Today's Sunbeam

State Dems Criticize Bush's Benefits Plan

Today's Sunbeam — Tuesday, February 15, 2005

By TERRENCE DOPP
Staff Writer

TRENTON — President George W. Bush's plan to allow younger workers to create private social security accounts is a risky scheme that would imperil benefits for all, several New Jersey Democrats and activists warned Monday.

U.S. Rep. Robert Andrews also said Bush has so far sold the plan, which has not been introduced in Congress, by creating a false crisis in the program.

The president's plan hinges upon his assertion investing in some government approved stocks and bonds would create larger returns for enrollees than the guaranteed benefits now promised by its guidelines. Benefits are indexed to the rate of inflation.

"It's going to hurt a lot of people. This plan is no good," Andrews said during a Trenton news conference in which four House Democrats pledged to vote against privatization.

The move toward a free market approach to running 70-year-old system has drawn resistance from Democrats and been met with consternation from some Republicans. The Current Social Security system functions by active workers fund benefits for retirees through payroll deductions.

Andrews and Democrats said allowing younger works to divert Social Security taxes into private accounts would force the government to make stark cuts in benefits or borrow to cover the shortfall. Like any market, they said, some will walk away losing money.

"There will be no private Social Security on my watch," Andrews, D-Haddon Heights, added.

Approximately 1.36 million people in the Garden State are enrolled in the program, according to Citizen Action. Over 100,000 of those recipients are children and 140,000 disabled workers and would lose out from the Bush proposal, they said.

The Bush Administration contends a crisis looms as an aging workforce threatens to swamp the system. The non-partisan Congressional Budget Office estimates benefits paid out will exceed money in the system in 2052.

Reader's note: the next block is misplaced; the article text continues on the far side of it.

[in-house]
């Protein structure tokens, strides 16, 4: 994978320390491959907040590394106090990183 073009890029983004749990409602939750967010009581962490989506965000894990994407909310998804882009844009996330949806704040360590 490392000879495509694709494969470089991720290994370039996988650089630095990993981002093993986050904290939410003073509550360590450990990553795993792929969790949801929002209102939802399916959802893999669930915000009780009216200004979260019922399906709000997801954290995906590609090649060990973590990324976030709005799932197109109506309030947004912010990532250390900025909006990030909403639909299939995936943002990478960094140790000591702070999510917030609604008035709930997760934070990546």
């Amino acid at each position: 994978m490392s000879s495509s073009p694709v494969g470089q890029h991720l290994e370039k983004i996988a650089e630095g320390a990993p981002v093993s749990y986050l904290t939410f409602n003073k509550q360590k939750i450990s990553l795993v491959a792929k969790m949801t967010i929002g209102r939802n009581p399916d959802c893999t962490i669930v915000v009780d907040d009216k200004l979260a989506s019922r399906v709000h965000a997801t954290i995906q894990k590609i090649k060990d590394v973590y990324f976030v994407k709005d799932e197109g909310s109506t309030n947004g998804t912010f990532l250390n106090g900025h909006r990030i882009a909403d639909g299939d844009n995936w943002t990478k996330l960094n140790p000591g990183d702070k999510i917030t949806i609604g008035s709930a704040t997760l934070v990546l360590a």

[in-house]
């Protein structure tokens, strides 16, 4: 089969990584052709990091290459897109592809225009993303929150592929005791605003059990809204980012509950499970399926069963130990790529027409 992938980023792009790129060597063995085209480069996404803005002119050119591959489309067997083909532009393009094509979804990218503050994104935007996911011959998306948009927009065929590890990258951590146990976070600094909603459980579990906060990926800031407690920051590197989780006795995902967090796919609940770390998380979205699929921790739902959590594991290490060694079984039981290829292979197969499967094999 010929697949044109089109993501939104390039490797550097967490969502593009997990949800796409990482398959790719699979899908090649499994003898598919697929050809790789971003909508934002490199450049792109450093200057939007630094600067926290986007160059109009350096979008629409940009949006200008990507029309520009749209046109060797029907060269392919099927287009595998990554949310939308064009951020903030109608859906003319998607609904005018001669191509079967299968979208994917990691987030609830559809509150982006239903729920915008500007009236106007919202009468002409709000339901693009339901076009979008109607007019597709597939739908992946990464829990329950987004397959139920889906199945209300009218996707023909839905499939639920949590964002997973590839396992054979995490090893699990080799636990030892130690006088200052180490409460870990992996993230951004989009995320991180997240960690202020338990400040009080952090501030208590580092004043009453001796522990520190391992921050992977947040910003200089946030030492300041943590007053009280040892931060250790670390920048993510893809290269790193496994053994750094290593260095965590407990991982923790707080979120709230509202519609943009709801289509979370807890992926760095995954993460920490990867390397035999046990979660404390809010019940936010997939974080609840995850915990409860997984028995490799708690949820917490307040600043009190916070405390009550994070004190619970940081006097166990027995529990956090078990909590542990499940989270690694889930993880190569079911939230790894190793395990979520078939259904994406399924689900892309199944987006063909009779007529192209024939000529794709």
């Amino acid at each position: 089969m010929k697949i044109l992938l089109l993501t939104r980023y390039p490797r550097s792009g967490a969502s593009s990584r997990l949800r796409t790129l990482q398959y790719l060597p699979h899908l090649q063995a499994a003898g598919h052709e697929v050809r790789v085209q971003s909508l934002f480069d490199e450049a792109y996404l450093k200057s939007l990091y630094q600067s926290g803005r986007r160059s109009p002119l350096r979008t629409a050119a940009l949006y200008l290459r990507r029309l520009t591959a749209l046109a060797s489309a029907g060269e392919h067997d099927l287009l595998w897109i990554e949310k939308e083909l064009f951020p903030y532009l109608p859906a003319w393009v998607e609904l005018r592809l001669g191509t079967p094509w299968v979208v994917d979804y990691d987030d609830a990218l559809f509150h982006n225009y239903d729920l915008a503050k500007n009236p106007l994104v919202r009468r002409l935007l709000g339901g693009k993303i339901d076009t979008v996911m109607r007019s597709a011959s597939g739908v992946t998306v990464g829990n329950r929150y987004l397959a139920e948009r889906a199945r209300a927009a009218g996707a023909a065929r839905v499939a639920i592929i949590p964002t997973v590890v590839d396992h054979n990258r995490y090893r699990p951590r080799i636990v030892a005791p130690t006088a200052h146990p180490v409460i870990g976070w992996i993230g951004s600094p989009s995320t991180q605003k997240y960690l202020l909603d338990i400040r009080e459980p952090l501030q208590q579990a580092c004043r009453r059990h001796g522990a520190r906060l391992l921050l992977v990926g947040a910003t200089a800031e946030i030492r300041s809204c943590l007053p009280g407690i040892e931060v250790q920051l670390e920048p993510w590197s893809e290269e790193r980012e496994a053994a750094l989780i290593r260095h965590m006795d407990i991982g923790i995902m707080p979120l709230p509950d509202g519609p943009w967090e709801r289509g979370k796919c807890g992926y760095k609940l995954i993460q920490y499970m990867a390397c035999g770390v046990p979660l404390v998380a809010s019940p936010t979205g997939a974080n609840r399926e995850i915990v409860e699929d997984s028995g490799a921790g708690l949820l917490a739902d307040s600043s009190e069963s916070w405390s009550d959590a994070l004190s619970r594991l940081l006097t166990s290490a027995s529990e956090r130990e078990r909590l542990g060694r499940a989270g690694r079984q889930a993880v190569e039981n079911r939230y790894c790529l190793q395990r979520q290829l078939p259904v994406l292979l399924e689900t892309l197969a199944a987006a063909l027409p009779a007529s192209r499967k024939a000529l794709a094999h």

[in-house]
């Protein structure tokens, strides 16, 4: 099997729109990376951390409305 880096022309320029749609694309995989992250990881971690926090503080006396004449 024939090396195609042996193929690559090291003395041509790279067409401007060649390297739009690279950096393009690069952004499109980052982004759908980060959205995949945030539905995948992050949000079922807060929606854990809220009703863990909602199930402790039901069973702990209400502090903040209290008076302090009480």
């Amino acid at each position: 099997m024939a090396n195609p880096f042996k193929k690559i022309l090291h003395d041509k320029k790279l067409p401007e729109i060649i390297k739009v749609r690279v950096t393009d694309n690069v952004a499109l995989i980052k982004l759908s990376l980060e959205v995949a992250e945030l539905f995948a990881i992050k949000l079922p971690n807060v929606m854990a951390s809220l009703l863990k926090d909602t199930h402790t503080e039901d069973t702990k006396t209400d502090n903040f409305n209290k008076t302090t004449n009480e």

Covering the transition from the traditional system to a partly private system would cost an estimated $2 trillion over the next 20 years.

"There is no Social Security crisis. It's the domestic equivalent of weapons of mass destruction," said David H. Weiner, a member of Citizen Action's board of directors. "The only ones who stand to gain from the president's plan are Wall Street and the fund managers."

In his State of the Union speech, Bush proposed allowing workers to invest a portion of their Social Security deductions in private investment accounts.

In return for the prospect of these private sector investments paying higher benefits those enrolled in the proposed system would agree to take lesser benefits.

"Here is why personal accounts are a better deal: Your money will grow, over time, at a greater rate than anything the current system can deliver," Bush said in his State of the Union speech.

According to CNN reports, he also added, "I have a message for every American who is 55 or older: Do not let anyone mislead you. For you, the Social Security system will not change in any way."

U.S. Rep. Rush Holt, D-Mercer/Hunterdon, disagreed saying Bush's claims were disingenuous.

He said enough money currently exists in the plan to guarantee full benefits to any worker over 20 and all those living today will receive at least 75 percent of those benefits currently guaranteed.

"This is not just about dollars and sense. It's about dignity and self-sufficiency and self respect," Holt told reporters and dozens of senior citizens gathered at the State House. "Social Security is about everyone.

Especially those who think they'll never need it."

Bush recently wrapped up a tour of Arkansas, North Dakota, Montana, Florida and Nebraska to pitch the privatization plan. All five states have at least one Democratic senator the administration hopes to target in the next election if they don't vote for it, according to published reports.

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